Tuesday, July 27, 2010
Leadership in the Age of the Quick Fix, Part I
The colossal misunderstanding of our time is the assumption that insight will work with people who are unmotivated to change. If you want your child, spouse, client, or boss to shape up, stay connected while changing yourself rather than trying to fix them.
Over the course of his 30-year professional career, rabbi and psychologist Edwin Friedman discovered that there are 2 different types of leaders. First there are those who strive for peace-at-all-costs, focused on empathizing and bonding with those whom (s)he leads. Then, there are the real leaders, committed more to their own maturity, personal responsibility and self-differentiation, the ability to "be your own person" without being fused to the expectations of others.
In A Failure of Nerve: Leadership in the Age of the Quick Fix, Friedman posits that clear, decisive decision-making is far more emotional than logical, making all the latest leadership data and technique overrated at best. That's great news. All of us, "from parents to Presidents," can stop the never-ending pursuit of news, knowledge and know-how in order to be familiar with all the latest expertise. Instead, the key is reflecting on our own emotional process. That's where the bad news comes in (at least for "peace-mongers" like me). Friedman posits that the best leaders will inevitably need to endure sabotage from those we lead. This will take stamina and a whole lotta guts.
Friedman is, by no means, offering a dictator model of leadership. He's not trying to recruit Hitlers to run our families, firms and faith communities. He has simply assessed our societal condition as one that favors and rewards the most immature among us. Our culture has taught us how to complain, threaten, argue and whine to get what we want. The most petulent and presumptuous among us get the promotion, product or prestige. His work, in his own words, is "about leadership in a society so reactive that it cannot choose leaders who might calm its anxiety." Because chronic anxiety in all our relationships is so pervasive, we do not focus on calming ourselves down (self-soothing) so that we can make decisions that will benefit the most imaginative and virtuous of those we are leading. Here is how Friedman fleshes out what a well-differentiated leader is:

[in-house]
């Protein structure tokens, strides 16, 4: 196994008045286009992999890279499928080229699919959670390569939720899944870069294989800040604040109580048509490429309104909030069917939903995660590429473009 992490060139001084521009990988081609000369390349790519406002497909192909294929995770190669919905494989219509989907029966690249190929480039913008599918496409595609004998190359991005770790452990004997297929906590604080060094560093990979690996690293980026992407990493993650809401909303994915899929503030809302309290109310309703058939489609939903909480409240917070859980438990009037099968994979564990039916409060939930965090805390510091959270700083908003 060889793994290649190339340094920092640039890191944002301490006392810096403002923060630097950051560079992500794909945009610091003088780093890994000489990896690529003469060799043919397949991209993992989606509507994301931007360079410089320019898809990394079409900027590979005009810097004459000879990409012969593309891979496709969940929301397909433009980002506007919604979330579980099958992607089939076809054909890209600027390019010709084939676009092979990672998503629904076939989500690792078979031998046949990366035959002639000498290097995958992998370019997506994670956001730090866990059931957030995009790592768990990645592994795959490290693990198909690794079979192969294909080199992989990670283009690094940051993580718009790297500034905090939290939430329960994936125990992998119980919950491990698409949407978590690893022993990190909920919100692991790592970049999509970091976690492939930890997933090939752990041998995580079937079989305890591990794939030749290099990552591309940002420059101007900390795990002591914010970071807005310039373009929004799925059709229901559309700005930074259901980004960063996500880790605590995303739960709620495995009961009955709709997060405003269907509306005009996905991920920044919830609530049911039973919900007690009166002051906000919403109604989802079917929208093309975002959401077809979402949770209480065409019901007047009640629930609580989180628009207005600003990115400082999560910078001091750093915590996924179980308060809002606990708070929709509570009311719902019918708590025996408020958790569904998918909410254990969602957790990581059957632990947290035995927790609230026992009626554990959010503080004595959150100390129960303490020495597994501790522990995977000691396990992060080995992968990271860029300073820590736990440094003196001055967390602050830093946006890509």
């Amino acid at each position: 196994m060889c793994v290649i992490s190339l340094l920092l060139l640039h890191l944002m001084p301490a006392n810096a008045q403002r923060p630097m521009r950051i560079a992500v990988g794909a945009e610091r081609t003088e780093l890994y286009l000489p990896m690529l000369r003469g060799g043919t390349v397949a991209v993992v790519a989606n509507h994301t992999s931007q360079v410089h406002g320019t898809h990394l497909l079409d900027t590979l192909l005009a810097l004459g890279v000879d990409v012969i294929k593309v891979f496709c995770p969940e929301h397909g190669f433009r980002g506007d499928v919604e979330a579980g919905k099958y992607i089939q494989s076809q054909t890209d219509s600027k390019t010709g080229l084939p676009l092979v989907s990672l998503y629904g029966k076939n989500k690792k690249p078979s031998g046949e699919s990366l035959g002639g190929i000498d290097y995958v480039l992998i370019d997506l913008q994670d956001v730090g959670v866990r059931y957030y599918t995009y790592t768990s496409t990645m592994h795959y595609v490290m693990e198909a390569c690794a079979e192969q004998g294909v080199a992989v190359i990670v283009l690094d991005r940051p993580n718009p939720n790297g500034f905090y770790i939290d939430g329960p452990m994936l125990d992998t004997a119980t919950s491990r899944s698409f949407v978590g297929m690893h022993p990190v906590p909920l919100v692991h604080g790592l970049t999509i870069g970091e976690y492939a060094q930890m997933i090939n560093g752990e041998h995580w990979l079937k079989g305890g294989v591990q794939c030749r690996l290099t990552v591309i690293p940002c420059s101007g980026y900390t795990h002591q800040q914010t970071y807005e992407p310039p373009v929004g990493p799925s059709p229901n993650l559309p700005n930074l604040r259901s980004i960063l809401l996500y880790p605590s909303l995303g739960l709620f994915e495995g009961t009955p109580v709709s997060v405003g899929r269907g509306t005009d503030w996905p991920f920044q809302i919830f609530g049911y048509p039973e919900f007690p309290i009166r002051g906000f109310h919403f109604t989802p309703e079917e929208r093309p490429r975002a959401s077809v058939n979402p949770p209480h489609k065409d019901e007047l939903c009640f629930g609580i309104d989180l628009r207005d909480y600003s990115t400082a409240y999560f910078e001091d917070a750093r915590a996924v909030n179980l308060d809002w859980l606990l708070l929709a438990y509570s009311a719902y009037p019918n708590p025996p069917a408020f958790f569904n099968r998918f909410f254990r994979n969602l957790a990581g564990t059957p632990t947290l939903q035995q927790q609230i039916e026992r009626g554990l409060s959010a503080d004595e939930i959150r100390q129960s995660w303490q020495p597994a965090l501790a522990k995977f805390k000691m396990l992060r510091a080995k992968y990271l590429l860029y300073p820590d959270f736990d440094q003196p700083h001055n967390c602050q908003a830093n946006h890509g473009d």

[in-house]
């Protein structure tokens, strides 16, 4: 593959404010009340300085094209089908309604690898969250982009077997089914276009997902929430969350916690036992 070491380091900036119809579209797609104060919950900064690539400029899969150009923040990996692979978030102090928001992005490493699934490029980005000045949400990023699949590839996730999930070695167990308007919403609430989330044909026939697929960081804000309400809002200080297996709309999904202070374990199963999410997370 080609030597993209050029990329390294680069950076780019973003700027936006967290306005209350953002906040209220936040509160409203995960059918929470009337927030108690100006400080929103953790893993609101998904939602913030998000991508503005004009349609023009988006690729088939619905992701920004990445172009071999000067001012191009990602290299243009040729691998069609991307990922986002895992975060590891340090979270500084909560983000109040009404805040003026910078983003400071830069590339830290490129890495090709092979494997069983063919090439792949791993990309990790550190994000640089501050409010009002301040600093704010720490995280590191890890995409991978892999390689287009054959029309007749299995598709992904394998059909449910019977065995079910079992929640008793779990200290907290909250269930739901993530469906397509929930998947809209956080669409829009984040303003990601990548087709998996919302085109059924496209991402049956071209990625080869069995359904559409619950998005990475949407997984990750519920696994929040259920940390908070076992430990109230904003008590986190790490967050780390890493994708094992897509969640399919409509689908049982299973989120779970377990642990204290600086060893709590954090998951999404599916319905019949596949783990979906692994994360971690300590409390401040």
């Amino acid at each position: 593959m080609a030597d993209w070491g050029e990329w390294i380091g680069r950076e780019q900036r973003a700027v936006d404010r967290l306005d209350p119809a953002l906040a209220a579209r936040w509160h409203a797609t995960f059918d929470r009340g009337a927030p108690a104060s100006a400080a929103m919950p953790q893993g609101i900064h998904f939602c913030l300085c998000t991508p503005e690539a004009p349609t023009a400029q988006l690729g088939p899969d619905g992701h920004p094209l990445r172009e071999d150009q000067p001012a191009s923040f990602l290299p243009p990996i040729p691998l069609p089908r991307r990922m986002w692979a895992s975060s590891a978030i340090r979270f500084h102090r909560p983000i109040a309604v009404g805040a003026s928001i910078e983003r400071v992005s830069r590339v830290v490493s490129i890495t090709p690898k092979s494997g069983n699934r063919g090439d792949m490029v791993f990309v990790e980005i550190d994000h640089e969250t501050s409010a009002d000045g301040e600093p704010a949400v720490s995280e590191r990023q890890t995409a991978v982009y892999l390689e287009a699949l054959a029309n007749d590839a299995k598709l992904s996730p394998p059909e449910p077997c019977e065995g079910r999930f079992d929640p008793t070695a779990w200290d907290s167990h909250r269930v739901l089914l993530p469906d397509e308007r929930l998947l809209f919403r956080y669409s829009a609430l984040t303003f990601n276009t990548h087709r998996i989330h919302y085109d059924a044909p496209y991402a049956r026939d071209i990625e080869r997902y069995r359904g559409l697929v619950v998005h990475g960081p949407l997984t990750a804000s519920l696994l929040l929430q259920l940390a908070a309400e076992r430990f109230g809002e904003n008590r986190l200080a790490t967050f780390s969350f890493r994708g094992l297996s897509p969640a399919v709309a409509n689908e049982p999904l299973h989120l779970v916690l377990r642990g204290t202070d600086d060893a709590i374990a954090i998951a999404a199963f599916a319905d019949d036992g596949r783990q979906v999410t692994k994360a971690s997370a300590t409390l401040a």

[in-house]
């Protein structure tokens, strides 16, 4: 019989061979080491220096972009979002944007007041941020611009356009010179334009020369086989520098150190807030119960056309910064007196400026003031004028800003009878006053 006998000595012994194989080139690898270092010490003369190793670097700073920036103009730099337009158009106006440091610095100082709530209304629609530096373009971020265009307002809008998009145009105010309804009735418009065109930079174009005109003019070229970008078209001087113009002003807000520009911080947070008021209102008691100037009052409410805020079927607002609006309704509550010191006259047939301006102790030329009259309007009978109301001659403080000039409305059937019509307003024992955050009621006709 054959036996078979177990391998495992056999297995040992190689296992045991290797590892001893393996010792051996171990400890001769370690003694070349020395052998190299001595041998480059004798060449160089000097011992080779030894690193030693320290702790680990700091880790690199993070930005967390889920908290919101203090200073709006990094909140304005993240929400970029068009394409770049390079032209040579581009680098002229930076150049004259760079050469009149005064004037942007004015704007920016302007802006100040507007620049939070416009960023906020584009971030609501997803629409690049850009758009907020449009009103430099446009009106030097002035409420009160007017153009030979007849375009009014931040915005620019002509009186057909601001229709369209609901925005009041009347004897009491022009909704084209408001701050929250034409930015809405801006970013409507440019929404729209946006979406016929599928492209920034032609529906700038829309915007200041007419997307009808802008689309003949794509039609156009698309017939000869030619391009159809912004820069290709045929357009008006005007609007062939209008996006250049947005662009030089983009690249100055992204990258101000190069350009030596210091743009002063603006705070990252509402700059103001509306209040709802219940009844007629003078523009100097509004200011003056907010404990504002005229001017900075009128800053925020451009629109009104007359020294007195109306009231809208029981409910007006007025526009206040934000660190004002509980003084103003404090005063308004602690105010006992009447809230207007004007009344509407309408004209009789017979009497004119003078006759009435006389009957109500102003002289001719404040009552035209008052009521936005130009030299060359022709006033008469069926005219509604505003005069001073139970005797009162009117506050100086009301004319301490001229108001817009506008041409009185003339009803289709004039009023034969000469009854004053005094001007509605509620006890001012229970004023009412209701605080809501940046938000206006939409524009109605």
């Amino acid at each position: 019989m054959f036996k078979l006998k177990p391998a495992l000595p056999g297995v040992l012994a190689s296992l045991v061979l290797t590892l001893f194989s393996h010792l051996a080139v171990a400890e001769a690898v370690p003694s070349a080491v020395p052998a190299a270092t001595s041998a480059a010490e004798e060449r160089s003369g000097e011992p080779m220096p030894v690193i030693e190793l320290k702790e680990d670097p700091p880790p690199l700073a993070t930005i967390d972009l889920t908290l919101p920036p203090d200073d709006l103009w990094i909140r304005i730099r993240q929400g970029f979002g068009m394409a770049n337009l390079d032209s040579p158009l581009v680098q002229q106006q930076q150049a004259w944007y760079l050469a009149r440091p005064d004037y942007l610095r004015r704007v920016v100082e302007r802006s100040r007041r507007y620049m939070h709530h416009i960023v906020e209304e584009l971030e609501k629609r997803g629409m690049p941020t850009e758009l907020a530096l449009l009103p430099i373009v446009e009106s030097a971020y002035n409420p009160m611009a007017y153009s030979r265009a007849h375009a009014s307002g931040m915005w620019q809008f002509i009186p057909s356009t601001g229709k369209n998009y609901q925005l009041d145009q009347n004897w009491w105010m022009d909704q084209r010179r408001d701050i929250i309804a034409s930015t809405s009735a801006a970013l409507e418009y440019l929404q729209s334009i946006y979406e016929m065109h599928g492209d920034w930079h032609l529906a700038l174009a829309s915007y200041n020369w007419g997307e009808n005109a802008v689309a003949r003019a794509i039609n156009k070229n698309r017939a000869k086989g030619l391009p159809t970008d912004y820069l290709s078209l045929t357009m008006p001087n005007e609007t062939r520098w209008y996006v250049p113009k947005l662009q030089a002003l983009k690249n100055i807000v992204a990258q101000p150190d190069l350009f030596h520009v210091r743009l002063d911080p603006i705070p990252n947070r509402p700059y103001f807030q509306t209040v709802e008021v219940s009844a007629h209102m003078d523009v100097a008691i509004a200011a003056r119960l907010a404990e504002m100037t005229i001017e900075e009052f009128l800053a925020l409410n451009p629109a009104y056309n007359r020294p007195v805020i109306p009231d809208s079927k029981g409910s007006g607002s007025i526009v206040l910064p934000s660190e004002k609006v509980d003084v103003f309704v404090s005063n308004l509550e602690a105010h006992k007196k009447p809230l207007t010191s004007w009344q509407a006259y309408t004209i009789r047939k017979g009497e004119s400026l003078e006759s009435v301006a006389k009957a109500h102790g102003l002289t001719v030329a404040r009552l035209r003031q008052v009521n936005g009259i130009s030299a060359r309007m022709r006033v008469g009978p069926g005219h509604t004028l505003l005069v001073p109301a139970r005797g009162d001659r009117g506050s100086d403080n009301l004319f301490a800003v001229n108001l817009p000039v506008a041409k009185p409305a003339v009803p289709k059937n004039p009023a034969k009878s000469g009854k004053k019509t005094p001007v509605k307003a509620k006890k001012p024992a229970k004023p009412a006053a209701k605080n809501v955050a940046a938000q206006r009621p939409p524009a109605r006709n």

-has clarity about his or her own life goals
-is less likely to become lost in the anxious emotional processes swirling about
-can be separate while still remaining connected
-can maintain a modifying, non-anxious, and sometimes challenging presence
-can manage his or her own reactivity to the automatic reactivity of others
-be able to take stands at the risk of displeasing
Rabbi Friedman is working from the Bowen school of family systems therapy which trumps pathological labels: she's type-A, he's passive-aggressive, those guys are all assholes. These analyses all may be true, but these folks are that way for a reason. They have learned patterns in their family of origin (and beyond) to cope with a diverse blend of enmeshed, conflictual, distant and, yes, abusive relationships. All those waves of stress come from "relational triangles," not hard work and demanding lifestyles. And that ever-present anxiety is not "in your mind" but breeds in that tense space between you and the people you are closest with. Friedman's paradigm-shifting work in the posthumously published Failure gives a rich working model for all of us living the challenge of leadership in the United States of (Chronic) Anxiety. It is the kind of manual that begs to be read carefully, consistently and communally over a lifetime. It is calling for recovering peace-mongers like me to take up the torch of well-differentiated leadership. Will you join me?